The Divided City and Bringing Buildings Back by Alan Mallach are important contributions to thinking about housing and revitalization in weaker market cities.  

I don't know of a great book on "multiunit" housing per se.

Social infrastructure and civic assets

Palaces For The People: How Social Infrastructure Can Help Fight Inequality, Polarization, and the Decline of Civic Life -- Eric Klinenberg.  Lays out the value of social infrastructure as the glue of successful communities.

(This is where Learning from Bryant Park goes.)

Historic preservation

Changing Places: Rebuilding Community in the Age of Sprawl -- a great discussion of the value of historic preservation to community stabilization and improvement.  It's out of print but I think is a better introduction to the value of HP than more recently published books.

Future of the Past: A Conservation Ethic for Architecture, Urbanism, and Historic Preservation -- argues against the modern interpretation of how to handle new or replacement buildings in historic districts, calling for architecture of its place and context, not time


Reclaiming our cities and towns: Better living with less traffic -- by the Australian David Engwicht, this lays out the role of transportation in cities and the value of exchange of all types as the driving force for agglomeration; the author coined the "transportation demand management" concept recognizing that if people got around more efficiently and not necessarily by the car, you wouldn't need to constantly widen roads.

Public Safety

People won't live in cities if they aren't safe.

Fixing Broken Windows -- the theory transmogrified into zero tolerance policing.  FBW makes the point that places where decay is allowed to fester are less safe than those that are maintained.  But the execution of the theory into policing practice ignored the recommendation to invest in places, not just policing.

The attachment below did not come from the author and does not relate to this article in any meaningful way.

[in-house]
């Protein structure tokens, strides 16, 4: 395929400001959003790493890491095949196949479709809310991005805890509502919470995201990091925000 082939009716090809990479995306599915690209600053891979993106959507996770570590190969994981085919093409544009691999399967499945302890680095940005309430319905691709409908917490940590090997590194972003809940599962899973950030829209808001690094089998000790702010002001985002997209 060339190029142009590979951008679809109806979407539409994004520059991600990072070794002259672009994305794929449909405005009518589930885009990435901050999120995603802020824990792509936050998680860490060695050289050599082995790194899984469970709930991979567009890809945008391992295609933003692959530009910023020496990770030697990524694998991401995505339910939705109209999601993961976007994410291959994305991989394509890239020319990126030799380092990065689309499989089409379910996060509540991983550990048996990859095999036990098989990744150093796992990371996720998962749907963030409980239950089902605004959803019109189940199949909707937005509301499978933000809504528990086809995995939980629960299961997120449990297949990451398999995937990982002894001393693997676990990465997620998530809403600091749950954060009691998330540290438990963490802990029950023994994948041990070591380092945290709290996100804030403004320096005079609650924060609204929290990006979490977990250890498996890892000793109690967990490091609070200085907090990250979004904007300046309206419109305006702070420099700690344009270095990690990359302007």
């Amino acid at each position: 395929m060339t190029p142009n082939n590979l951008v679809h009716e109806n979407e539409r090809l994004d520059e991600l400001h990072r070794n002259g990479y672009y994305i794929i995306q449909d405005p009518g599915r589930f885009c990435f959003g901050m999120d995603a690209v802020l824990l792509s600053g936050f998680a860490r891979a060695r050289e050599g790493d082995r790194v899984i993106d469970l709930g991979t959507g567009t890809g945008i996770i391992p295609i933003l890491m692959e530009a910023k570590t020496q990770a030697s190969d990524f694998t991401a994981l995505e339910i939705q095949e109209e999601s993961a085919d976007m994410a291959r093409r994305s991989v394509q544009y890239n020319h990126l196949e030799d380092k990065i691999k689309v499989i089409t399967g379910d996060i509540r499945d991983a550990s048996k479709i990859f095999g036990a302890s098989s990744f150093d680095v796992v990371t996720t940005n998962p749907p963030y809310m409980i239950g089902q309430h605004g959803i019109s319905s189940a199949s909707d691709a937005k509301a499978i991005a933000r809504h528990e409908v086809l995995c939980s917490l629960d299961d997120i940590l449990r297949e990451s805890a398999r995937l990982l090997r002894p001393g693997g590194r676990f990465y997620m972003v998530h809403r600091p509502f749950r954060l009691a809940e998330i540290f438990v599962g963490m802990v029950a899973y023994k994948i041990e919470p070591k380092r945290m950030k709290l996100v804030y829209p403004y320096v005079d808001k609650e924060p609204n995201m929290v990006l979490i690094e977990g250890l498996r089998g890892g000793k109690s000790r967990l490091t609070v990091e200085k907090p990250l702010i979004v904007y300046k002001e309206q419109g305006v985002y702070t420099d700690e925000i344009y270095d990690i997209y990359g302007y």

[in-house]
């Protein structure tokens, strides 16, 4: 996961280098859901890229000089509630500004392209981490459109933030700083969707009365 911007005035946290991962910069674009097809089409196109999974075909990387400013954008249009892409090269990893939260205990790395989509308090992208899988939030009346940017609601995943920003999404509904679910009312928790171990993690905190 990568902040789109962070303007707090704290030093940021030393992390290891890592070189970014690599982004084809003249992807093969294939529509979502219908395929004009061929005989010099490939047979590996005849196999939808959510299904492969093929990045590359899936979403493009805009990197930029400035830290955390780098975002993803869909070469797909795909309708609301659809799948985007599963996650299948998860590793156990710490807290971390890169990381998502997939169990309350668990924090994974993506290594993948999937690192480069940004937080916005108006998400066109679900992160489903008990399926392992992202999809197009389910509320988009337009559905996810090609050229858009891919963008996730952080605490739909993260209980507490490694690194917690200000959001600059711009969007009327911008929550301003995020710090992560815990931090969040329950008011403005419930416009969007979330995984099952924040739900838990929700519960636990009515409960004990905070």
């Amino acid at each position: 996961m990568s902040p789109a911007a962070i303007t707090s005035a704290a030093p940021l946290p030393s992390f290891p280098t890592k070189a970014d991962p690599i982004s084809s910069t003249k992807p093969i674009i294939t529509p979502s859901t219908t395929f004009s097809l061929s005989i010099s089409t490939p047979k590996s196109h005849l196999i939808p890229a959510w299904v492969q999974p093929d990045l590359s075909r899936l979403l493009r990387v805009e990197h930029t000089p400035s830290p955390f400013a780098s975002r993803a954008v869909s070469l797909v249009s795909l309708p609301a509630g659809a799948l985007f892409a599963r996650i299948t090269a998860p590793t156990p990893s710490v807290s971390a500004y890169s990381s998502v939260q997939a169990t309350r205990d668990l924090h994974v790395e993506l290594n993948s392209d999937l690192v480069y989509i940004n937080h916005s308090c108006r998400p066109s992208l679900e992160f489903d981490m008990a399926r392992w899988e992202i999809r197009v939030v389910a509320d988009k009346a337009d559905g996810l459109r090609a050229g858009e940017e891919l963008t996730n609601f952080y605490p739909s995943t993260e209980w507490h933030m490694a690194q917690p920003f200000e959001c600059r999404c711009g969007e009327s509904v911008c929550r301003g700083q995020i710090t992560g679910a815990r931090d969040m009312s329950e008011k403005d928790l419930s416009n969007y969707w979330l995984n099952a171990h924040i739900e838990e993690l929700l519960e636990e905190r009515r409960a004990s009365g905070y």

Code of the Street/Streetwise -- by Elijah Anderson, anthropological studies of inner city Philadelphia and the challenge of middle class versus street culture in the context of personal and public safety.

Urban design

City: Rediscovering the Center -- William Whyte was the editor of Fortune Magazine, and an article ("Downtowns Are For People") he commissioned by Jane Jacobs led to her getting a contract to write Death and Life.  He was an early proponent of focused study of urban spaces for pro-people urban design interventions.  His study of how people actually use spaces informs this book.

How to Turn a Place Around -- separately, the group Project for Public Spaces grew out of this work, and this book outlines their community-involved ground up approach for initiating and creating urban design improvements in neighborhoods and other public places.

Maybe Jeff Speck's Walkable City Rules: 101 Steps to Making Better Places.  There's a lot I don't like about how it's organized, but in terms of it being an accessible listing of "what you can do to make cities more livable in practical, achievable ways" it's a nice primer.  (Although there's a lot of distance to cover between the 2-page description of a "step" and making it happen.)

Urban Economics

(This is where Economy of Cities goes.)